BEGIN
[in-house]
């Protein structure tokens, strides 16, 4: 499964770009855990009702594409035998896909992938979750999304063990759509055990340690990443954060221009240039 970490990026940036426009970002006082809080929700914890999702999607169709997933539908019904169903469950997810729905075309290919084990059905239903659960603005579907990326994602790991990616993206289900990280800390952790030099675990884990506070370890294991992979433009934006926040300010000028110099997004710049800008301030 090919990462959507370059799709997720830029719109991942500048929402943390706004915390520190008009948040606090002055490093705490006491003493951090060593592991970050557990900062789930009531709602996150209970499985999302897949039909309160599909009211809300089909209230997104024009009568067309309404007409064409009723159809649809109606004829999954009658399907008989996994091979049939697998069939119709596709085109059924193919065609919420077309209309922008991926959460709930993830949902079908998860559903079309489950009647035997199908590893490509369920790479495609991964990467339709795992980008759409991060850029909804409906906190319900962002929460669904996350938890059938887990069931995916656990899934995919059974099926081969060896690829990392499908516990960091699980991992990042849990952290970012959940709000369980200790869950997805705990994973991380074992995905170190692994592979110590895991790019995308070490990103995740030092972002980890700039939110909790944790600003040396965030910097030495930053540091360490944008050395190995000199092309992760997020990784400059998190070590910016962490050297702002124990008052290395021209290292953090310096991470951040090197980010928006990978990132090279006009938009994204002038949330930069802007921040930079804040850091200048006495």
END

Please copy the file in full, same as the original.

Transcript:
[in-house]
């Protein structure tokens, strides 16, 4: 499964770009855990009702594409035998896909992938979750999304063990759509055990340690990443954060221009240039 970490990026940036426009970002006082809080929700914890999702999607169709997933539908019904169903469950997810729905075309290919084990059905239903659960603005579907990326994602790991990616993206289900990280800390952790030099675990884990506070370890294991992979433009934006926040300010000028110099997004710049800008301030 090919990462959507370059799709997720830029719109991942500048929402943390706004915390520190008009948040606090002055490093705490006491003493951090060593592991970050557990900062789930009531709602996150209970499985999302897949039909309160599909009211809300089909209230997104024009009568067309309404007409064409009723159809649809109606004829999954009658399907008989996994091979049939697998069939119709596709085109059924193919065609919420077309209309922008991926959460709930993830949902079908998860559903079309489950009647035997199908590893490509369920790479495609991964990467339709795992980008759409991060850029909804409906906190319900962002929460669904996350938890059938887990069931995916656990899934995919059974099926081969060896690829990392499908516990960091699980991992990042849990952290970012959940709000369980200790869950997805705990994973991380074992995905170190692994592979110590895991790019995308070490990103995740030092972002980890700039939110909790944790600003040396965030910097030495930053540091360490944008050395190995000199092309992760997020990784400059998190070590910016962490050297702002124990008052290395021209290292953090310096991470951040090197980010928006990978990132090279006009938009994204002038949330930069802007921040930079804040850091200048006495």